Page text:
GARY Rowett recently went on record with the official Birmingham City website with some of the reasoning behind his signing of Diego Fabbrini on loan for the last eight games of the season.
Despite there being little to play for, Rowett reinforced his view that Birmingham City should still play to win every single game that they have remaining and that he hoped Fabbrini would freshen up the team and excite the supporters in the final few weeks of the campaign.
I will be honest and say that I was one of the fans openly questioning the decision to sign Fabbrini on loan as I’d like to see Blues look at their own players and try out some of the fringe and younger lads to see if they can cut the mustard.
As much as I can agree having seen Fabbrini tear Blues apart when playing for Millwall that he is an exciting player and probably will freshen up the team, I’m still struggling to see the logic.
Should Fabbrini pull a Jesse Lingard on debut and score four times, no doubt I’ll be choking on humble pie. Indeed, if Fabbrini has the impact that his compatriot Federico Macheda had last season I’ll have to prostrate at the feet of the Bromsgrove Mourinho.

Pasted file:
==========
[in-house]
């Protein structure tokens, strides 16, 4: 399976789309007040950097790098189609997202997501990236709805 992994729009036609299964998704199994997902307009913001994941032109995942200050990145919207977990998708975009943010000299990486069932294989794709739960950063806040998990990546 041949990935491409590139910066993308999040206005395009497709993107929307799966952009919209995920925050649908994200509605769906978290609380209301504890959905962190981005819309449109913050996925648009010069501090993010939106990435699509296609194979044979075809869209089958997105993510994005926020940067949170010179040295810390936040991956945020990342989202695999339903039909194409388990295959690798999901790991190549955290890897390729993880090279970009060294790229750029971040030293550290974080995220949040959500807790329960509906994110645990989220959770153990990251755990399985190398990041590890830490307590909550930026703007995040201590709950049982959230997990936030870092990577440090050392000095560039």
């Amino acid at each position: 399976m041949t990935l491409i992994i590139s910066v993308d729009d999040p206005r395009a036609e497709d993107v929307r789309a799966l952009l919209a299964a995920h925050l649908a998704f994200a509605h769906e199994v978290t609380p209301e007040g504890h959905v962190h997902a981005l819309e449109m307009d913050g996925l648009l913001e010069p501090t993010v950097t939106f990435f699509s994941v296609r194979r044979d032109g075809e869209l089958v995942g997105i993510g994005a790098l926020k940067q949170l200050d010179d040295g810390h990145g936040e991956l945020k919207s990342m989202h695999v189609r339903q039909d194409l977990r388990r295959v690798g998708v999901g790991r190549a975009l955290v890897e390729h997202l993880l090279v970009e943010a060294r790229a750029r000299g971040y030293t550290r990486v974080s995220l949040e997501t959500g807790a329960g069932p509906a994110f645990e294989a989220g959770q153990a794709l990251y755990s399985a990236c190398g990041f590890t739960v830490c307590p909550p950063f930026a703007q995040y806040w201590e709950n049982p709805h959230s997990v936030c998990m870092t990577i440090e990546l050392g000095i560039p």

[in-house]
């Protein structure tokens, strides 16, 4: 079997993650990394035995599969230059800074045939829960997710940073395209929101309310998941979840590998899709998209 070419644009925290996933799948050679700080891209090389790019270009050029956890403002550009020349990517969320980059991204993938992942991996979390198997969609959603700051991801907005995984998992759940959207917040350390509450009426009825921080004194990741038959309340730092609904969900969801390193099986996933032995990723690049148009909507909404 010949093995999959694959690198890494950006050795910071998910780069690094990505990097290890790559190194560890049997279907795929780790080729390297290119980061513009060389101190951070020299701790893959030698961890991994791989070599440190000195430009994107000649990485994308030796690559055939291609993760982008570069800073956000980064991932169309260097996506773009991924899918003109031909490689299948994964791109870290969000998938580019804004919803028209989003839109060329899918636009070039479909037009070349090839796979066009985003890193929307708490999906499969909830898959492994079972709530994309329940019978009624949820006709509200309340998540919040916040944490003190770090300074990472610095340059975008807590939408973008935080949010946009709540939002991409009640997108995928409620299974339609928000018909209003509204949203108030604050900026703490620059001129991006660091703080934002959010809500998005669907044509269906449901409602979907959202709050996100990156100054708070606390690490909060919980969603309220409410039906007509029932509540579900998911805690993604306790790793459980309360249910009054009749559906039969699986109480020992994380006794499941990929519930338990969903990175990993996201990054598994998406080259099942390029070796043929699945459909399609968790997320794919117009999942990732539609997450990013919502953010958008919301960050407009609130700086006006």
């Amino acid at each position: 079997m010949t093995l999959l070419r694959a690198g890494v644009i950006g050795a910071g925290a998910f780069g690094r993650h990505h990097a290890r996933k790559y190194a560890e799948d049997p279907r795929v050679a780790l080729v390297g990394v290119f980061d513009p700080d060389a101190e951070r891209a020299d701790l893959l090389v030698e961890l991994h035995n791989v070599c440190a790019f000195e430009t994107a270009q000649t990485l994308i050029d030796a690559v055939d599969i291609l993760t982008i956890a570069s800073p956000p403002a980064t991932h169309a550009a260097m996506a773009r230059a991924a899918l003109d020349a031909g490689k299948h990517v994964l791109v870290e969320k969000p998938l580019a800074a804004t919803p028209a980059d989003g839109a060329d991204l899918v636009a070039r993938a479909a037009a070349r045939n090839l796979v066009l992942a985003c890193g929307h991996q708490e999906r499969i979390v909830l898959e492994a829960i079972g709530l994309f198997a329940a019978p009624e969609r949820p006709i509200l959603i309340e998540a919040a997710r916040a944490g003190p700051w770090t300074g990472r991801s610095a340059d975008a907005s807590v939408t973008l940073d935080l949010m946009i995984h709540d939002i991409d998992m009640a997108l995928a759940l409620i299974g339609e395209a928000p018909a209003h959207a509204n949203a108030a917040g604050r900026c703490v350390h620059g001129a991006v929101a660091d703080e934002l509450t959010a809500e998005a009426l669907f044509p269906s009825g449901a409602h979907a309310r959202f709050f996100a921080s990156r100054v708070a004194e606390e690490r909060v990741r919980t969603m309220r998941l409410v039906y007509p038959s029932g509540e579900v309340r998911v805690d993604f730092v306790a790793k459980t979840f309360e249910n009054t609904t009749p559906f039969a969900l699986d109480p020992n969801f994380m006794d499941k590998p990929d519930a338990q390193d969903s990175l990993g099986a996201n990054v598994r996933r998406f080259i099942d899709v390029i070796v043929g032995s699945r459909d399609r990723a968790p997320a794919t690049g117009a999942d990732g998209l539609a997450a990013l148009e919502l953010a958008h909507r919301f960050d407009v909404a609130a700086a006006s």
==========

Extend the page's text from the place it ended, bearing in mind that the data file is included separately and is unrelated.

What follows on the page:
The obvious concern is that Fabbrini could also have the impact of his fellow Hornet Lloyd Dyer and be another player who promised much and delivered very little while wearing the Royal Blue.
That would be bad in the terms of wages wasted but I think it would be criminal if it prevents someone from the reserves establishing themselves as the next hot talent.
The Italian attacking midfielder is contracted to Watford until 2017 and, although there is talk of an outside chance that Blues may be able to retain the services of Fabbrini for a longer period of time, I must confess that I can’t see how that is possible unless a serious amount of money has been hidden behind the metaphorical sofa.
Of course, there is the news that there has been movement in the Far East with respect to the sale of the club but, like a football player transfer, I can’t believe it until the new owners are waving a scarf on the Kop and firing up the fax machine in the boardroom – and because of that I’m not holding my breath that we’ll be in the market for players with a decent value just yet.
In short, this is a gamble from Rowett. A gamble that an exciting player will get his team purring and crowd roaring again. While he isn’t risking much in league position, is he risking a tiny slice of Blues’ future?
I hope that he’s proved right and that we can continue to trust in the Rowett Revolution rather than our own fears.
Daniel Ivery is the sole author and editor of the most popular Birmingham City blog online – Often Partisan – and is co-author along with Hong Kong solicitor Will Giles of ‘Haircuts & League Cups: The Rise and Fall of Carson Yeung’.You can find him on Twitter @often_partisan and at his website www.oftenpartisan.co.uk, or read about his book at www.haircutsandleaguecups.co.uk.